In this fifth part of a six part series, we look at how to create and use a stored function in Oracle PL/SQL. This article is excerpted from chapter 36 of the book Beginning PHP and Oracle: From Novice to Professional, written by W. Jason Gilmore and Bob Bryla (Apress; ISBN: 1590597702).
As we mentioned earlier in this chapter, a stored function is similar to a stored procedure with one key difference: a stored function returns a single value. This makes a stored function available in your SQL SELECT statements, unlike stored procedures that you must call within an anonymous PL/SQL block or another stored procedure.
Note Although you can specify OUT parameters in a stored function, this is generally considered a bad programming practice, and they are not allowed within SELECT statements. If you truly need multiple values returned from a subprogram, use a stored procedure.
In the example in Listing 36-1, you create a new stored function to format the employee data from the EMPLOYEES table (or any other source containing the same datatypes) to be more readable for Web applications or other reporting purposes.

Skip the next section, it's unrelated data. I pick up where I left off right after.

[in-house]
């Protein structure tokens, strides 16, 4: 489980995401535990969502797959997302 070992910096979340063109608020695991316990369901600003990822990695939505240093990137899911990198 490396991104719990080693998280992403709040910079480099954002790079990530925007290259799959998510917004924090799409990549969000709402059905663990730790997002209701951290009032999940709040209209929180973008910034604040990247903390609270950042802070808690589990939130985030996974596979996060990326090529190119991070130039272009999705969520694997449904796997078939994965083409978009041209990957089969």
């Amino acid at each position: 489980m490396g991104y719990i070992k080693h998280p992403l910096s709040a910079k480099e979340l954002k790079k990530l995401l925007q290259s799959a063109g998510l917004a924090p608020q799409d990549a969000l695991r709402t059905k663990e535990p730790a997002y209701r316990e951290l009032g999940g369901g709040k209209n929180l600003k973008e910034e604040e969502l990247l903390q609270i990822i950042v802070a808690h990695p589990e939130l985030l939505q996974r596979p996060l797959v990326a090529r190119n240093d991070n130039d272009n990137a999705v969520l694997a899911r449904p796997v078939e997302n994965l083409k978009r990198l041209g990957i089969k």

Listing 36-1. Stored Function to Format Employee Data
CREATE OR REPLACE FUNCTION format_emp (deptnum IN NUMBER, empname IN VARCHAR2, title IN VARCHAR2) RETURN VARCHAR2 IS concat_rslt VARCHAR2(100); BEGIN concat_rslt := 'Department: ' || to_char(deptnum) || ' Employee: ' || initcap(empname) || ' Title: ' || initcap(title); RETURN (concat_rslt); END;
To test this out using a SELECT statement, use an example similar to the following:
select format_emp(183, 'CHRYSANTHEMUM', 'WIKIPEDIA MAINT') "Employee Info" from DUAL;
The output looks like that shown in Figure 36-2 when you run it using the SQL Commands interface. We show you how to use this function within a PHP application in the section “Integrating Subprograms into PHP Applications.”
Figure 36-2. Running a SELECT statement containing a user-defined function.
Please check back for the conclusion to this series.